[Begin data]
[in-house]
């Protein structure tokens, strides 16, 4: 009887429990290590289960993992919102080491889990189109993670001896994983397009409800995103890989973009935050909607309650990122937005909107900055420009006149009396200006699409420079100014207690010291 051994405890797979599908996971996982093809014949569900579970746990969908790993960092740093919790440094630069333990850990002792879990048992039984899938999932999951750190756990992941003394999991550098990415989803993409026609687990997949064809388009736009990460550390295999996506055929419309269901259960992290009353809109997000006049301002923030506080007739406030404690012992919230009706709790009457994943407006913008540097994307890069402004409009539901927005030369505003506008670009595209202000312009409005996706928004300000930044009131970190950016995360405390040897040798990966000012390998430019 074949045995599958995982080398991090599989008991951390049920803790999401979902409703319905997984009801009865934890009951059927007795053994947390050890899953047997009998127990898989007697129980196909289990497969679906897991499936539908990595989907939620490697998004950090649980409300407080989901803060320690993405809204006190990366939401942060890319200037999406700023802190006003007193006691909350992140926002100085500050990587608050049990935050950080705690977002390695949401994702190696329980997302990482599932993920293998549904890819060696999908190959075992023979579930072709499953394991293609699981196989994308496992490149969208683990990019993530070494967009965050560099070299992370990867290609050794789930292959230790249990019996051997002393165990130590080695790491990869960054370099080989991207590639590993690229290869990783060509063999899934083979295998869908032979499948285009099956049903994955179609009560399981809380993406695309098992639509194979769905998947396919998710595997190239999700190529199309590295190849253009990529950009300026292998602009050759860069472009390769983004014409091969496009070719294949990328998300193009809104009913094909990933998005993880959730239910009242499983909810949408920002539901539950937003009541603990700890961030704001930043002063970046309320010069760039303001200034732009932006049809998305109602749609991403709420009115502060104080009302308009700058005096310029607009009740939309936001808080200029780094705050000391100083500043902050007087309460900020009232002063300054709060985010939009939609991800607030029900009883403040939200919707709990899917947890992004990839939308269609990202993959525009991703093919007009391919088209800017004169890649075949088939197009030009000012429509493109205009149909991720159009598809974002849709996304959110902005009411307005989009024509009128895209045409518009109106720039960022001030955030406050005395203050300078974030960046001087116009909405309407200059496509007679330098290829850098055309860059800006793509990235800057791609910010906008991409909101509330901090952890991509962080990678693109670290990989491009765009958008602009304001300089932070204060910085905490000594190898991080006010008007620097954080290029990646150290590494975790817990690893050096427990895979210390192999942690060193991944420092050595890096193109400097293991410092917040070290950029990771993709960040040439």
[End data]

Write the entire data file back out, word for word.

[in-house]
């Protein structure tokens, strides 16, 4: 009887429990290590289960993992919102080491889990189109993670001896994983397009409800995103890989973009935050909607309650990122937005909107900055420009006149009396200006699409420079100014207690010291 051994405890797979599908996971996982093809014949569900579970746990969908790993960092740093919790440094630069333990850990002792879990048992039984899938999932999951750190756990992941003394999991550098990415989803993409026609687990997949064809388009736009990460550390295999996506055929419309269901259960992290009353809109997000006049301002923030506080007739406030404690012992919230009706709790009457994943407006913008540097994307890069402004409009539901927005030369505003506008670009595209202000312009409005996706928004300000930044009131970190950016995360405390040897040798990966000012390998430019 074949045995599958995982080398991090599989008991951390049920803790999401979902409703319905997984009801009865934890009951059927007795053994947390050890899953047997009998127990898989007697129980196909289990497969679906897991499936539908990595989907939620490697998004950090649980409300407080989901803060320690993405809204006190990366939401942060890319200037999406700023802190006003007193006691909350992140926002100085500050990587608050049990935050950080705690977002390695949401994702190696329980997302990482599932993920293998549904890819060696999908190959075992023979579930072709499953394991293609699981196989994308496992490149969208683990990019993530070494967009965050560099070299992370990867290609050794789930292959230790249990019996051997002393165990130590080695790491990869960054370099080989991207590639590993690229290869990783060509063999899934083979295998869908032979499948285009099956049903994955179609009560399981809380993406695309098992639509194979769905998947396919998710595997190239999700190529199309590295190849253009990529950009300026292998602009050759860069472009390769983004014409091969496009070719294949990328998300193009809104009913094909990933998005993880959730239910009242499983909810949408920002539901539950937003009541603990700890961030704001930043002063970046309320010069760039303001200034732009932006049809998305109602749609991403709420009115502060104080009302308009700058005096310029607009009740939309936001808080200029780094705050000391100083500043902050007087309460900020009232002063300054709060985010939009939609991800607030029900009883403040939200919707709990899917947890992004990839939308269609990202993959525009991703093919007009391919088209800017004169890649075949088939197009030009000012429509493109205009149909991720159009598809974002849709996304959110902005009411307005989009024509009128895209045409518009109106720039960022001030955030406050005395203050300078974030960046001087116009909405309407200059496509007679330098290829850098055309860059800006793509990235800057791609910010906008991409909101509330901090952890991509962080990678693109670290990989491009765009958008602009304001300089932070204060910085905490000594190898991080006010008007620097954080290029990646150290590494975790817990690893050096427990895979210390192999942690060193991944420092050595890096193109400097293991410092917040070290950029990771993709960040040439």